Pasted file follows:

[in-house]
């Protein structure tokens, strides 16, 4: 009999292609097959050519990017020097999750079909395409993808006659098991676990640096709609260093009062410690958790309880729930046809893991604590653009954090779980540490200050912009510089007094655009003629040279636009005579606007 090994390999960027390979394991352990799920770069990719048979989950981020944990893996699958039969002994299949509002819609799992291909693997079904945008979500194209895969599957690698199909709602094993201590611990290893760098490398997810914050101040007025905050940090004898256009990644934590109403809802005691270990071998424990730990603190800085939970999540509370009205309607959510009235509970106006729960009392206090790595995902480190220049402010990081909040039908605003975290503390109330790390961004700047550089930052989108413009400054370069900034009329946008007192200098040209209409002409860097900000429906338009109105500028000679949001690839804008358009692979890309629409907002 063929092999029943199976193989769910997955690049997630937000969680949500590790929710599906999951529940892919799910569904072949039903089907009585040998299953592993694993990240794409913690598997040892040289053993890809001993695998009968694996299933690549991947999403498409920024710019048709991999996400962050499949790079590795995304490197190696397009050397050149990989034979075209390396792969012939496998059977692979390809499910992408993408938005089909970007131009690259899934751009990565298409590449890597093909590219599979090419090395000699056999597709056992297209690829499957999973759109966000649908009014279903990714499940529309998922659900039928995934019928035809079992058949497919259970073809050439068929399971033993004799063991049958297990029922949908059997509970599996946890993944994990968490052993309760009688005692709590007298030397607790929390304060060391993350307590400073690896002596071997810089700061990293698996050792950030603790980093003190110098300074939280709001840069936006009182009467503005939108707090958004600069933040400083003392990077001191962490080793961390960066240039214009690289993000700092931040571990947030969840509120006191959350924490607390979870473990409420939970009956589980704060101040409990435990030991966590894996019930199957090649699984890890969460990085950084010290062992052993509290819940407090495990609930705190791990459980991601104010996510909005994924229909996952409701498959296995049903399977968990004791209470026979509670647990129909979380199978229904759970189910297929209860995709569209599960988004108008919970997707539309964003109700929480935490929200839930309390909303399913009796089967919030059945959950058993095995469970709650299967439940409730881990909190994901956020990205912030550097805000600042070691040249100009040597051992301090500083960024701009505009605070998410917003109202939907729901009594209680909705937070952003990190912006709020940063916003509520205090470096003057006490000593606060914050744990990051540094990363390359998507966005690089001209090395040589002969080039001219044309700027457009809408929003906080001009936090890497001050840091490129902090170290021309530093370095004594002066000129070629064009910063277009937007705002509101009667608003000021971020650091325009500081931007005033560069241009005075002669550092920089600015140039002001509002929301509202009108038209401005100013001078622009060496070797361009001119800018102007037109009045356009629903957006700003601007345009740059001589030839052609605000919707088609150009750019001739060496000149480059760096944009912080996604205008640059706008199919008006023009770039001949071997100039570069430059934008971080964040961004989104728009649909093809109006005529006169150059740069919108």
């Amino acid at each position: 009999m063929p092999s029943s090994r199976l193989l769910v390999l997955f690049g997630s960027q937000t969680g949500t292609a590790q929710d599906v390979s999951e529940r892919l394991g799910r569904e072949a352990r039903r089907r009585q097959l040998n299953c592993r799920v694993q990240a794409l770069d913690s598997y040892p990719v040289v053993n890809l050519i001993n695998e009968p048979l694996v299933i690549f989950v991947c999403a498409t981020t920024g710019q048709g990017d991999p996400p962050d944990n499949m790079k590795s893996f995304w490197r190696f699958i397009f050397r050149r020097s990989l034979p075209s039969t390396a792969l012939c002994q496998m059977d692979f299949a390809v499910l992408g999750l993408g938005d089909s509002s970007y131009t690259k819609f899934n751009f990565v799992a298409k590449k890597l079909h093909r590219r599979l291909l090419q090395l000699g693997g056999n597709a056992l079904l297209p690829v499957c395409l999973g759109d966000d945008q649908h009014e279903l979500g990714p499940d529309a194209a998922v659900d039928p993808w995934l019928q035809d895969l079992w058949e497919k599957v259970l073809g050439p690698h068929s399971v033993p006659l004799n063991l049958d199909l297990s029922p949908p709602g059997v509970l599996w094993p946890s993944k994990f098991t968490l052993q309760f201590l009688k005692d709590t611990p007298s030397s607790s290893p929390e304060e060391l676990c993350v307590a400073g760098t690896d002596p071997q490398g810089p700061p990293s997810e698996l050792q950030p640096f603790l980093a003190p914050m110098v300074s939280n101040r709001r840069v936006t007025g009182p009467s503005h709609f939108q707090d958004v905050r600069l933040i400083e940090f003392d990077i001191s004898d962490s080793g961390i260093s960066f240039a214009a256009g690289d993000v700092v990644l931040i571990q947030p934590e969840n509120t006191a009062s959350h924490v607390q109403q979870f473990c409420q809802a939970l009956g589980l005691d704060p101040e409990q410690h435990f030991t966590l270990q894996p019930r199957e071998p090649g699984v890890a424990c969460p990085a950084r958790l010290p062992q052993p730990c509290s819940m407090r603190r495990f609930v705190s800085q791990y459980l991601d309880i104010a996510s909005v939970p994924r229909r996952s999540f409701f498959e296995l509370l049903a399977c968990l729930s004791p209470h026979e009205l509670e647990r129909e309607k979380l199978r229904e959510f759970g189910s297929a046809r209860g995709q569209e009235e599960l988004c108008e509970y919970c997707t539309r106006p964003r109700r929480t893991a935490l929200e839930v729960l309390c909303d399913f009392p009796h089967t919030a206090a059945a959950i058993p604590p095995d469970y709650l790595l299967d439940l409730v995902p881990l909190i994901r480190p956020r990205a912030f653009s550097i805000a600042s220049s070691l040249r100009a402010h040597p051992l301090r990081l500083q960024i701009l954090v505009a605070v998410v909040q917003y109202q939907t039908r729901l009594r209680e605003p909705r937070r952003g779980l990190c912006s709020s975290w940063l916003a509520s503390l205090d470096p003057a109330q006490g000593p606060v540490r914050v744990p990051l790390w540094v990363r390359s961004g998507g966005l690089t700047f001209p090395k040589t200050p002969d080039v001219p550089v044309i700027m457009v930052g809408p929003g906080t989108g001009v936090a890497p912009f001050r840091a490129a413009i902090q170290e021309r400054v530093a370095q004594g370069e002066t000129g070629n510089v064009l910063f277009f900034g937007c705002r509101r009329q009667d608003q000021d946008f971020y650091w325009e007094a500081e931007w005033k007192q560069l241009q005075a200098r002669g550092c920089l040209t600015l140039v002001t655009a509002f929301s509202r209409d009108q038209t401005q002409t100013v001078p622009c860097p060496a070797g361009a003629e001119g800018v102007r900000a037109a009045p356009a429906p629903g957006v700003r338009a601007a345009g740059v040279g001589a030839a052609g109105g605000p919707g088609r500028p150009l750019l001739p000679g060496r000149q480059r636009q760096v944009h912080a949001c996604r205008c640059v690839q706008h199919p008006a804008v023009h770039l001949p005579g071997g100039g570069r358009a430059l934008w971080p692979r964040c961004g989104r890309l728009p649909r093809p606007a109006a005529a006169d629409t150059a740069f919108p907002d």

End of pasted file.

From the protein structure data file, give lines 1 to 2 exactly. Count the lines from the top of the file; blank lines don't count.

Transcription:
[in-house]
């Protein structure tokens, strides 16, 4: 009999292609097959050519990017020097999750079909395409993808006659098991676990640096709609260093009062410690958790309880729930046809893991604590653009954090779980540490200050912009510089007094655009003629040279636009005579606007 090994390999960027390979394991352990799920770069990719048979989950981020944990893996699958039969002994299949509002819609799992291909693997079904945008979500194209895969599957690698199909709602094993201590611990290893760098490398997810914050101040007025905050940090004898256009990644934590109403809802005691270990071998424990730990603190800085939970999540509370009205309607959510009235509970106006729960009392206090790595995902480190220049402010990081909040039908605003975290503390109330790390961004700047550089930052989108413009400054370069900034009329946008007192200098040209209409002409860097900000429906338009109105500028000679949001690839804008358009692979890309629409907002 063929092999029943199976193989769910997955690049997630937000969680949500590790929710599906999951529940892919799910569904072949039903089907009585040998299953592993694993990240794409913690598997040892040289053993890809001993695998009968694996299933690549991947999403498409920024710019048709991999996400962050499949790079590795995304490197190696397009050397050149990989034979075209390396792969012939496998059977692979390809499910992408993408938005089909970007131009690259899934751009990565298409590449890597093909590219599979090419090395000699056999597709056992297209690829499957999973759109966000649908009014279903990714499940529309998922659900039928995934019928035809079992058949497919259970073809050439068929399971033993004799063991049958297990029922949908059997509970599996946890993944994990968490052993309760009688005692709590007298030397607790929390304060060391993350307590400073690896002596071997810089700061990293698996050792950030603790980093003190110098300074939280709001840069936006009182009467503005939108707090958004600069933040400083003392990077001191962490080793961390960066240039214009690289993000700092931040571990947030969840509120006191959350924490607390979870473990409420939970009956589980704060101040409990435990030991966590894996019930199957090649699984890890969460990085950084010290062992052993509290819940407090495990609930705190791990459980991601104010996510909005994924229909996952409701498959296995049903399977968990004791209470026979509670647990129909979380199978229904759970189910297929209860995709569209599960988004108008919970997707539309964003109700929480935490929200839930309390909303399913009796089967919030059945959950058993095995469970709650299967439940409730881990909190994901956020990205912030550097805000600042070691040249100009040597051992301090500083960024701009505009605070998410917003109202939907729901009594209680909705937070952003990190912006709020940063916003509520205090470096003057006490000593606060914050744990990051540094990363390359998507966005690089001209090395040589002969080039001219044309700027457009809408929003906080001009936090890497001050840091490129902090170290021309530093370095004594002066000129070629064009910063277009937007705002509101009667608003000021971020650091325009500081931007005033560069241009005075002669550092920089600015140039002001509002929301509202009108038209401005100013001078622009060496070797361009001119800018102007037109009045356009629903957006700003601007345009740059001589030839052609605000919707088609150009750019001739060496000149480059760096944009912080996604205008640059706008199919008006023009770039001949071997100039570069430059934008971080964040961004989104728009649909093809109006005529006169150059740069919108």